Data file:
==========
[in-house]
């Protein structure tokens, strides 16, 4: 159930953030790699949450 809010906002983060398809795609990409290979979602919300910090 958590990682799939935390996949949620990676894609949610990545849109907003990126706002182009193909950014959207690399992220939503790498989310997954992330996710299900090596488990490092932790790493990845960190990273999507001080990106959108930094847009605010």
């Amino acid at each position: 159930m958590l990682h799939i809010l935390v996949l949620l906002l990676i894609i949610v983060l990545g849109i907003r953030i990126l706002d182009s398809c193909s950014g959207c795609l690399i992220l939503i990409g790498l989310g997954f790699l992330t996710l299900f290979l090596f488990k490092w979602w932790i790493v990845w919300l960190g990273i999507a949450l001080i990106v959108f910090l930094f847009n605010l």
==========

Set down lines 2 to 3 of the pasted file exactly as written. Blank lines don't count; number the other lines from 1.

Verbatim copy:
């Protein structure tokens, strides 16, 4: 159930953030790699949450 809010906002983060398809795609990409290979979602919300910090 958590990682799939935390996949949620990676894609949610990545849109907003990126706002182009193909950014959207690399992220939503790498989310997954992330996710299900090596488990490092932790790493990845960190990273999507001080990106959108930094847009605010």
């Amino acid at each position: 159930m958590l990682h799939i809010l935390v996949l949620l906002l990676i894609i949610v983060l990545g849109i907003r953030i990126l706002d182009s398809c193909s950014g959207c795609l690399i992220l939503i990409g790498l989310g997954f790699l992330t996710l299900f290979l090596f488990k490092w979602w932790i790493v990845w919300l960190g990273i999507a949450l001080i990106v959108f910090l930094f847009n605010l």